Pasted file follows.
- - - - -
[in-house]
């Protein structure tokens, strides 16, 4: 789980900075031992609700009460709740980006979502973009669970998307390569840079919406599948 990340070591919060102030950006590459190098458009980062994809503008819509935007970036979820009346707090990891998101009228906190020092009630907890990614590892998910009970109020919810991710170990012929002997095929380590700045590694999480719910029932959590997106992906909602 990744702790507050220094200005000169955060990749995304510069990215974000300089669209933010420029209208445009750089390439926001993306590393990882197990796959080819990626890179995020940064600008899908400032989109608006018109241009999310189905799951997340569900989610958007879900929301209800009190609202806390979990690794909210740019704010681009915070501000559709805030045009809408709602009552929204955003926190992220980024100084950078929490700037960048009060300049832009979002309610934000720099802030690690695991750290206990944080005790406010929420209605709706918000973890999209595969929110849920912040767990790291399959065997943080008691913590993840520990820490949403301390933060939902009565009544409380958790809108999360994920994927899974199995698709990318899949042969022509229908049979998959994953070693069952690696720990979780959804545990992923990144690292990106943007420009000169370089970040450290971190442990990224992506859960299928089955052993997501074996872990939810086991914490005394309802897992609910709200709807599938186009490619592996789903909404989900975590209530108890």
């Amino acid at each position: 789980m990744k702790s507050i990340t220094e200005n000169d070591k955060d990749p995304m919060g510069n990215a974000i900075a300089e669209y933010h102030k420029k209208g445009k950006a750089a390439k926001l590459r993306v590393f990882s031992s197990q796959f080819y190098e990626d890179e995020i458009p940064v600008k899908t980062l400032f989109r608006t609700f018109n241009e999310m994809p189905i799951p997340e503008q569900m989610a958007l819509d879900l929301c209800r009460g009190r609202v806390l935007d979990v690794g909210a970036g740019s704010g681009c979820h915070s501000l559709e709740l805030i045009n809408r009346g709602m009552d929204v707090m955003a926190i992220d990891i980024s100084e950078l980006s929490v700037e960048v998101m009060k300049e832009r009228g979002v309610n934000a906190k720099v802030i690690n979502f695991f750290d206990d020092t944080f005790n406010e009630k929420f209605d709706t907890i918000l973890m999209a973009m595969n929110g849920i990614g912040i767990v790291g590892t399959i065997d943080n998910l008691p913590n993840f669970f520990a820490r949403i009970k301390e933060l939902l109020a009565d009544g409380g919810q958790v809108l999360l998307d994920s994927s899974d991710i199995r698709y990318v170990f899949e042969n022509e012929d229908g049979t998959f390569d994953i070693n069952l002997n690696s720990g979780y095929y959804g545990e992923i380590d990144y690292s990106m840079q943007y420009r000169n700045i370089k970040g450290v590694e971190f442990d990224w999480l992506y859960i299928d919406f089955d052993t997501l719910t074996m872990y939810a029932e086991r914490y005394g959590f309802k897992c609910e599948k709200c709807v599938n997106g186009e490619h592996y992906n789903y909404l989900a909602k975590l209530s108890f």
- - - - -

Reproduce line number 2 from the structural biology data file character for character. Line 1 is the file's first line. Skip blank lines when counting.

């Protein structure tokens, strides 16, 4: 789980900075031992609700009460709740980006979502973009669970998307390569840079919406599948 990340070591919060102030950006590459190098458009980062994809503008819509935007970036979820009346707090990891998101009228906190020092009630907890990614590892998910009970109020919810991710170990012929002997095929380590700045590694999480719910029932959590997106992906909602 990744702790507050220094200005000169955060990749995304510069990215974000300089669209933010420029209208445009750089390439926001993306590393990882197990796959080819990626890179995020940064600008899908400032989109608006018109241009999310189905799951997340569900989610958007879900929301209800009190609202806390979990690794909210740019704010681009915070501000559709805030045009809408709602009552929204955003926190992220980024100084950078929490700037960048009060300049832009979002309610934000720099802030690690695991750290206990944080005790406010929420209605709706918000973890999209595969929110849920912040767990790291399959065997943080008691913590993840520990820490949403301390933060939902009565009544409380958790809108999360994920994927899974199995698709990318899949042969022509229908049979998959994953070693069952690696720990979780959804545990992923990144690292990106943007420009000169370089970040450290971190442990990224992506859960299928089955052993997501074996872990939810086991914490005394309802897992609910709200709807599938186009490619592996789903909404989900975590209530108890």